Top 10 Game Remakes We Want To See (Part II)

Indiana Jones - Staff of Kings

Last week, we shared the first five game remakes we want to see—the game remakes we’re aching to play, either because their predecessors are classics, or as you’ll see below, because they deserve better. Like you, the idea of seeing these games with updated visuals and new adventures makes me incredibly giddy and willing to throw ridiculous amounts of money at anyone who makes them. Today, we’d like to show you the second half of the top 10 game remakes we want to see.

Star Wars Battlefront

Star Wars Battlefront 3
You should be playing this by now.

Want to ruin your day? Then read about what happened to Star Wars Battlefront III. Apparently, the game was already complete, but because of a change in LucasArts management, it didn’t push through. The reason: LucasArts doesn’t want to spend big on marketing a finished Star Wars game, despite already spending a truckload developing it.

Why it needs a remake: Aside from the fact that there’s an unfinished Star Wars multiplayer shooter out there that we’re not playing, let’s not forget that Battlefront is an excellent series and we haven’t seen a new installment on consoles for the past six years (as of this writing). If you’ve forgotten, think of it as a mix between Battlefield and Star Wars. Can you imagine how it would look now? It boggles the mind.

Descent 3


To be honest, I’m getting rather sick of the first-person shooter genre; there’s not enough variety. But then I think of Descent. Haven’t heard of it? Then imagine this: it’s also an FPS, except instead of being a space marine or soldier, you’re in a ship. What makes Descent special is that there’s no such thing as up or down in the game. You can move left or right, up or down, pitch, roll and yaw, so it can get confusing which end is up.

Why it needs a remake: Because FPSes could use a different flavor. Can you imagine how bananas this would be on Xbox Live or PSN?

Indiana Jones

The Uncharted series is what Indiana Jones should’ve been. Instead, we’re stuck with mediocre, headache-inducing games like Emperor’s Tomb and Staff of Kings. And no, Lego Indiana Jones doesn’t count—they’re more of a humorous take on the movies, not a separate triple-A game like Nathan Drake’s past three adventures.

Why it needs a remake: Because it’s Indiana Jones, the template of adventurers like Lara Croft and Nathan Drake. Granted, Indy is based on Allan Quatermain, but he’s way cooler and more iconic with his fedora and bullwhip. Jones is one of the granddaddies of the genre, and deserves a more successful action-adventure game, just as Sherlock Holmes deserves a terrific mystery game.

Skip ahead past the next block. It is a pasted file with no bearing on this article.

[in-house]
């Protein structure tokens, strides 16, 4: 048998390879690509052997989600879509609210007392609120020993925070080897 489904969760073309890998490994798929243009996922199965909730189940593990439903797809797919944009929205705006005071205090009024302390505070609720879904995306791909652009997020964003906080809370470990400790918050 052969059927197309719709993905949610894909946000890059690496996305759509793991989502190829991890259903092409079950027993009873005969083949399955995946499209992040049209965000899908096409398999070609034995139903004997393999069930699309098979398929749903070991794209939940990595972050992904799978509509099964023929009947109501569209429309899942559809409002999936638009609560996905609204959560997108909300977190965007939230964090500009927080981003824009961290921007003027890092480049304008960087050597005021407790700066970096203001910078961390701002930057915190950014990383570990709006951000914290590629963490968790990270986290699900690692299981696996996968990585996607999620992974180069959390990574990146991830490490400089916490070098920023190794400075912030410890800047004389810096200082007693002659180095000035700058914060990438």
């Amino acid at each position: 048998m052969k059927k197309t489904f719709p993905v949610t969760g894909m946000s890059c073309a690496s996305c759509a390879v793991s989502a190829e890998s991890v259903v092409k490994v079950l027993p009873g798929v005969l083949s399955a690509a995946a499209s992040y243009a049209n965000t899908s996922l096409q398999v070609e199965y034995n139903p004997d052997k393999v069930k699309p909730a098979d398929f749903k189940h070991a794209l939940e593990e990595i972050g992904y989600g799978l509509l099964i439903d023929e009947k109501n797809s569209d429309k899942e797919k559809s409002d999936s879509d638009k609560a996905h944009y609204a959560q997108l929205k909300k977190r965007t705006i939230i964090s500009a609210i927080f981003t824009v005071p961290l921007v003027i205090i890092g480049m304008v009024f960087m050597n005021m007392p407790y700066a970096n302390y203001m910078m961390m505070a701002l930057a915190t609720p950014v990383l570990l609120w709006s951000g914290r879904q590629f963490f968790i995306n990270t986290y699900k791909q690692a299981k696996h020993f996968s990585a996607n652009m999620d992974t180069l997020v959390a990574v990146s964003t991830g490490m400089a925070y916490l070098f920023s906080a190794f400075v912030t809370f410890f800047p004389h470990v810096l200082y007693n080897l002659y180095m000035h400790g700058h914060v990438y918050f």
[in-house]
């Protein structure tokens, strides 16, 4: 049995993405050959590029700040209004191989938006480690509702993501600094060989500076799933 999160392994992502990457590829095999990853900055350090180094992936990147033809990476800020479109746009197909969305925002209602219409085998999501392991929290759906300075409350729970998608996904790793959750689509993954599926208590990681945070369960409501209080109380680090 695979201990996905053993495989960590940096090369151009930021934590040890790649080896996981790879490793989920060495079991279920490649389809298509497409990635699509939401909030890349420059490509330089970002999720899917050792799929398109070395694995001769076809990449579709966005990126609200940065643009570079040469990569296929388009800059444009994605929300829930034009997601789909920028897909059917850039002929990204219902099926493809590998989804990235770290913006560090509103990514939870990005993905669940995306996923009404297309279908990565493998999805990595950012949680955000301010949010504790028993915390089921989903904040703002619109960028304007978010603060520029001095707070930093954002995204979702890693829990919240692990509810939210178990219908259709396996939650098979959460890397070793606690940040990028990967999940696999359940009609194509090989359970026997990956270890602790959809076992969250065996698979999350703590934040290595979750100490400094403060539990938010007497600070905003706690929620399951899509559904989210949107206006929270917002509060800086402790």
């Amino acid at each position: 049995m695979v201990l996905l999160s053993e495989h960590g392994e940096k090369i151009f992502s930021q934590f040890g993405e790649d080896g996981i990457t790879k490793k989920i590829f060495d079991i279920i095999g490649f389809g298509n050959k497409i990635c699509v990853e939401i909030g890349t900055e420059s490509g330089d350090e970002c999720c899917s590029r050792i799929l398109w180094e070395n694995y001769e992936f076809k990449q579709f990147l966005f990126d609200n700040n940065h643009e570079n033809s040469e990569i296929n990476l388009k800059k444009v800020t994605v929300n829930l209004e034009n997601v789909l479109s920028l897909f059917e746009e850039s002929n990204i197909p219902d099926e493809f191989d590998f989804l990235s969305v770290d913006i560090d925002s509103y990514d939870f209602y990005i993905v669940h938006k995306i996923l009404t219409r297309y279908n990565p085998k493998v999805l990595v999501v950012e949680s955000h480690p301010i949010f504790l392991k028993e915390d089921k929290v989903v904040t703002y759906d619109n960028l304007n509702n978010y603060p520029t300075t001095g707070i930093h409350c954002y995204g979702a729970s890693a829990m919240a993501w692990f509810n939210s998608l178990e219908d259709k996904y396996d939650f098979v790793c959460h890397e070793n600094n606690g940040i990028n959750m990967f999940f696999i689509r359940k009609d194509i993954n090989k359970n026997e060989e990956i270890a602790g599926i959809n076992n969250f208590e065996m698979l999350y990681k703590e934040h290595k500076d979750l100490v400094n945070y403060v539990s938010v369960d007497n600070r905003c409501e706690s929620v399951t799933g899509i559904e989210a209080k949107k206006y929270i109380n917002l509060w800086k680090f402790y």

X-Wing gameHands down, the X-Wing space “simulators” by LucasArts were the best Star Wars games during the 1990s. They had great graphics (during that time), engaging missions, and you get to pilot a variety of Star Wars ships in the process. The games provided a perfect level of challenge where you had to simultaneously manage the ship’s power usage, maneuver through gauntlets of enemies and complete mission objectives. Admittedly, the controls could’ve been better (had to make do with a mouse), but when you’re a kid living on an allowance, buying a fancy flight stick is tough on the pocket.

Why it needs a remake: Because it’s an X-Wing simulator. The concept, while done before, never fails to blow the socks off Star Wars fans and gamers alike.

Planescape: Torment

TormentAlmost 13 years and over hundreds of RPGs later, we still think that Planescape: Torment is the best the genre has to offer. No other RPG that gets this close to actual pen-and-paper role-playing like Torment. And to me, no other RPG is as well-written or has characters this fascinating. A chaste succubus that runs a brothel for intellectual lusts? A burning pyromaniacal mage? A perverse floating skull as a sidekick?

Why it needs a remake: Because Torment is crazy good and my brain would implode if I see the game with a fresh new coat of cutting-edge graphics. I do however have a wee bit of trepidation with such a notion: it would be quite hard to make a follow-up that’s just as good as the original, so it’s entirely possible that whoever does the remake would screw it up royally. But if a studio can pull it off perfectly, I will throw my money at them.